The problem of arbitral discretion has major implications on the rights of the parties. It is a concept foundational to international arbitration. Yet, it has proven to be so elusive as to escape any definition or treatment in literature.

Why is this topic important?

In order to answer this question, let us take pre-award interest as an example. The Wena v. Egypt ad hoc committee has prominently held that “international tribunals… dispose of a large margin of discretion when fixing interest.” (ICSID Case no. ARB/98/4, Decision on annulment of February 5, 2000, para. 96) Pre-award interest is part of the compensation for the damage resulting from the fact that the creditor is deprived of the use of the sum he was supposed to receive. (Vivendi v. Argentina, ICSID Case no. ARB/97/3, Award of August 20, 2007, para. 9.2.3.) In cases such as Compañía del Desarrollo de Santa Elena, S.A. v. Costa Rica where the breach occurred – and consequently the dies a quo was – 20 years before the date of the award the interest on the outstanding principal would exceed it several times. Thus, the Santa Elena tribunal awarded more than U.S.$ 11 million in interest on a claim of over U.S.$ 4 million. (ICSID Case no. ARB/96/1, Final award of February 17, 2000, para. 95) In this regard, a passage appearing in SGS Société Générale de Surveillance S.A. v. Philippines Order on further proceedings seems particularly troubling. There the tribunal noted in passim that:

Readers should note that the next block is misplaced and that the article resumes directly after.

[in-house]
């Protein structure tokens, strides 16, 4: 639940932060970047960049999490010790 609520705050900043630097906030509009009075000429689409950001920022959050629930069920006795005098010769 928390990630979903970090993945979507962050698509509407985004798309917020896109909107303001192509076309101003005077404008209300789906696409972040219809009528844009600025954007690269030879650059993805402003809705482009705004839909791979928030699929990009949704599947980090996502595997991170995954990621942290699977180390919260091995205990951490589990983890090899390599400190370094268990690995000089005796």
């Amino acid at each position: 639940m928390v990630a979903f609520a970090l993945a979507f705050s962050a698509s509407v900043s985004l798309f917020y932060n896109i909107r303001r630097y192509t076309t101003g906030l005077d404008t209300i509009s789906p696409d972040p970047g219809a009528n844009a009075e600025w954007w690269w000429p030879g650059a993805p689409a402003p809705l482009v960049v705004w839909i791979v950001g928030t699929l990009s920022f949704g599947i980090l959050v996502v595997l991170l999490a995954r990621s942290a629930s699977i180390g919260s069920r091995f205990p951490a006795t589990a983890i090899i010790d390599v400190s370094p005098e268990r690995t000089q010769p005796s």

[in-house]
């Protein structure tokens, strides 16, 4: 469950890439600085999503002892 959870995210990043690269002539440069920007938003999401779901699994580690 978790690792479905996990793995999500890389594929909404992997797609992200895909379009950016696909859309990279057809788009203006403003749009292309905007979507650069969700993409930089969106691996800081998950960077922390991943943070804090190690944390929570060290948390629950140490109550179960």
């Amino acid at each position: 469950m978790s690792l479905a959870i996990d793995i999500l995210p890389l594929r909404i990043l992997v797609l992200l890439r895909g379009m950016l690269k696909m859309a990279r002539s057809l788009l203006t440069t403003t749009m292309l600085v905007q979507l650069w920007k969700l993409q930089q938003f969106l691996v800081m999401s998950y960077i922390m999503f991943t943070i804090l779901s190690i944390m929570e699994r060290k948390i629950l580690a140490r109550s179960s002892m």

“[C]ounsel for the Claimant formally abandoned its claim for contractual interest… Instead, he asserted a claim for interest at international law, i.e. extra-contractual interest. But whereas international tribunals do have the power to award interest on unpaid amounts, that is a discretionary power and depends on the circumstances. Guidance may be obtained from the decision of the Permanent Court of International Justice [in the Wimbledon case] where interest was awarded only from the date of judgment, that being ‘the moment when the amount of the sum due has been fixed and the obligation to pay has been established’.” (ICSID Case no. ARB/02/6, Order on further proceedings December 17, 2007, para. 16; emphasis added)